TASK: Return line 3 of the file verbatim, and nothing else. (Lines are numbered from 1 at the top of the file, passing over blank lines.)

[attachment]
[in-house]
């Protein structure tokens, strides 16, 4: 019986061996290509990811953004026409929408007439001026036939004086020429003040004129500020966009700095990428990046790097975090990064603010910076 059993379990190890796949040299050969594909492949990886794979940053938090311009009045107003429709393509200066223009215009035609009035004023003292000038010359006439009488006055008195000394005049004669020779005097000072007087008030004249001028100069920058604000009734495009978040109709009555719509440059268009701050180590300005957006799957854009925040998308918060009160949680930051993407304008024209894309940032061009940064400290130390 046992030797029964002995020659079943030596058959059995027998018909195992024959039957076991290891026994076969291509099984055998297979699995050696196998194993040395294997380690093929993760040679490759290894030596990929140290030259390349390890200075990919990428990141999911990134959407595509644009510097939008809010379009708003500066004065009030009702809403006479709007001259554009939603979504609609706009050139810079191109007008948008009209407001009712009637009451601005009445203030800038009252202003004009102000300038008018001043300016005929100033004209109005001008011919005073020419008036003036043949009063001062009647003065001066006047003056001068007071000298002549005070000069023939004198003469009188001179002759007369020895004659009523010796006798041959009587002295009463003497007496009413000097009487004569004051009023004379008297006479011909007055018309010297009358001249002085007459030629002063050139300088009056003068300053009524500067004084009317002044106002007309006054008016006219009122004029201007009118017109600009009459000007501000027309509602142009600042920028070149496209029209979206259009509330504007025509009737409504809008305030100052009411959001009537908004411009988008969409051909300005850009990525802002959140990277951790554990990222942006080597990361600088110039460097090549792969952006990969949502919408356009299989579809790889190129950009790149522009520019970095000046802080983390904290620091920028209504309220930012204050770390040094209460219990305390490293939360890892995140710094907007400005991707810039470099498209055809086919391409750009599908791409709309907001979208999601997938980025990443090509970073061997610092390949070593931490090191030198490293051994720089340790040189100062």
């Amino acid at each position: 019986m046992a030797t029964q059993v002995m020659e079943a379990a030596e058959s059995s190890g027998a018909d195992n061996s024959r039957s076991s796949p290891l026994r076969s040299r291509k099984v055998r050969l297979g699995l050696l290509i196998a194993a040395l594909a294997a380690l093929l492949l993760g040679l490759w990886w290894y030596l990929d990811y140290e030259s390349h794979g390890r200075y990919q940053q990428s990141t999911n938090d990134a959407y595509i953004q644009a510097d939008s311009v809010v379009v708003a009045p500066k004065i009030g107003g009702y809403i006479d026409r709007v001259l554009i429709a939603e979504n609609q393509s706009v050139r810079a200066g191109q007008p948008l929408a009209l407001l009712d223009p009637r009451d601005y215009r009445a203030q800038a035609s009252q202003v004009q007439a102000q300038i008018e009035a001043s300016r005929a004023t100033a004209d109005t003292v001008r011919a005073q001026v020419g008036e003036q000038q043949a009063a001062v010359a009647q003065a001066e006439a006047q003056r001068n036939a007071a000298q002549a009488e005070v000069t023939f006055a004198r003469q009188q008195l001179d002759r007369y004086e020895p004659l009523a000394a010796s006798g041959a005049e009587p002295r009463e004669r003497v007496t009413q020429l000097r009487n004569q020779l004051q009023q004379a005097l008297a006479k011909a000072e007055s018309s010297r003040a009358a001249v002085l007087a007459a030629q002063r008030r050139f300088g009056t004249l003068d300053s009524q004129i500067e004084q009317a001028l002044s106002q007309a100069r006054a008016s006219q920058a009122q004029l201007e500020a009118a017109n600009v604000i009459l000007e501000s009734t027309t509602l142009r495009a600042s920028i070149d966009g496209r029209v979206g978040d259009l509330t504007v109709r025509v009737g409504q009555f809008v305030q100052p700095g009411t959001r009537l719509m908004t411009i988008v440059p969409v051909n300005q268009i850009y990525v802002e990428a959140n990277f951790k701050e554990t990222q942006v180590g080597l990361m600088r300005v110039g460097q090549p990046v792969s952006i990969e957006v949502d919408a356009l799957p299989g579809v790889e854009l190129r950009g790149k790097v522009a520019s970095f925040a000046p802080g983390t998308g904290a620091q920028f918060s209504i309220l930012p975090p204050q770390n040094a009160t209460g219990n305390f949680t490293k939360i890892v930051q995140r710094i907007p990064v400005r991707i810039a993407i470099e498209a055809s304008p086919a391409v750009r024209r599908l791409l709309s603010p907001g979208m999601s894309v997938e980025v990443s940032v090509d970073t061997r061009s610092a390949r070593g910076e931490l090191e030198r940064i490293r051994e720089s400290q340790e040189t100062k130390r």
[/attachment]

């Amino acid at each position: 019986m046992a030797t029964q059993v002995m020659e079943a379990a030596e058959s059995s190890g027998a018909d195992n061996s024959r039957s076991s796949p290891l026994r076969s040299r291509k099984v055998r050969l297979g699995l050696l290509i196998a194993a040395l594909a294997a380690l093929l492949l993760g040679l490759w990886w290894y030596l990929d990811y140290e030259s390349h794979g390890r200075y990919q940053q990428s990141t999911n938090d990134a959407y595509i953004q644009a510097d939008s311009v809010v379009v708003a009045p500066k004065i009030g107003g009702y809403i006479d026409r709007v001259l554009i429709a939603e979504n609609q393509s706009v050139r810079a200066g191109q007008p948008l929408a009209l407001l009712d223009p009637r009451d601005y215009r009445a203030q800038a035609s009252q202003v004009q007439a102000q300038i008018e009035a001043s300016r005929a004023t100033a004209d109005t003292v001008r011919a005073q001026v020419g008036e003036q000038q043949a009063a001062v010359a009647q003065a001066e006439a006047q003056r001068n036939a007071a000298q002549a009488e005070v000069t023939f006055a004198r003469q009188q008195l001179d002759r007369y004086e020895p004659l009523a000394a010796s006798g041959a005049e009587p002295r009463e004669r003497v007496t009413q020429l000097r009487n004569q020779l004051q009023q004379a005097l008297a006479k011909a000072e007055s018309s010297r003040a009358a001249v002085l007087a007459a030629q002063r008030r050139f300088g009056t004249l003068d300053s009524q004129i500067e004084q009317a001028l002044s106002q007309a100069r006054a008016s006219q920058a009122q004029l201007e500020a009118a017109n600009v604000i009459l000007e501000s009734t027309t509602l142009r495009a600042s920028i070149d966009g496209r029209v979206g978040d259009l509330t504007v109709r025509v009737g409504q009555f809008v305030q100052p700095g009411t959001r009537l719509m908004t411009i988008v440059p969409v051909n300005q268009i850009y990525v802002e990428a959140n990277f951790k701050e554990t990222q942006v180590g080597l990361m600088r300005v110039g460097q090549p990046v792969s952006i990969e957006v949502d919408a356009l799957p299989g579809v790889e854009l190129r950009g790149k790097v522009a520019s970095f925040a000046p802080g983390t998308g904290a620091q920028f918060s209504i309220l930012p975090p204050q770390n040094a009160t209460g219990n305390f949680t490293k939360i890892v930051q995140r710094i907007p990064v400005r991707i810039a993407i470099e498209a055809s304008p086919a391409v750009r024209r599908l791409l709309s603010p907001g979208m999601s894309v997938e980025v990443s940032v090509d970073t061997r061009s610092a390949r070593g910076e931490l090191e030198r940064i490293r051994e720089s400290q340790e040189t100062k130390r």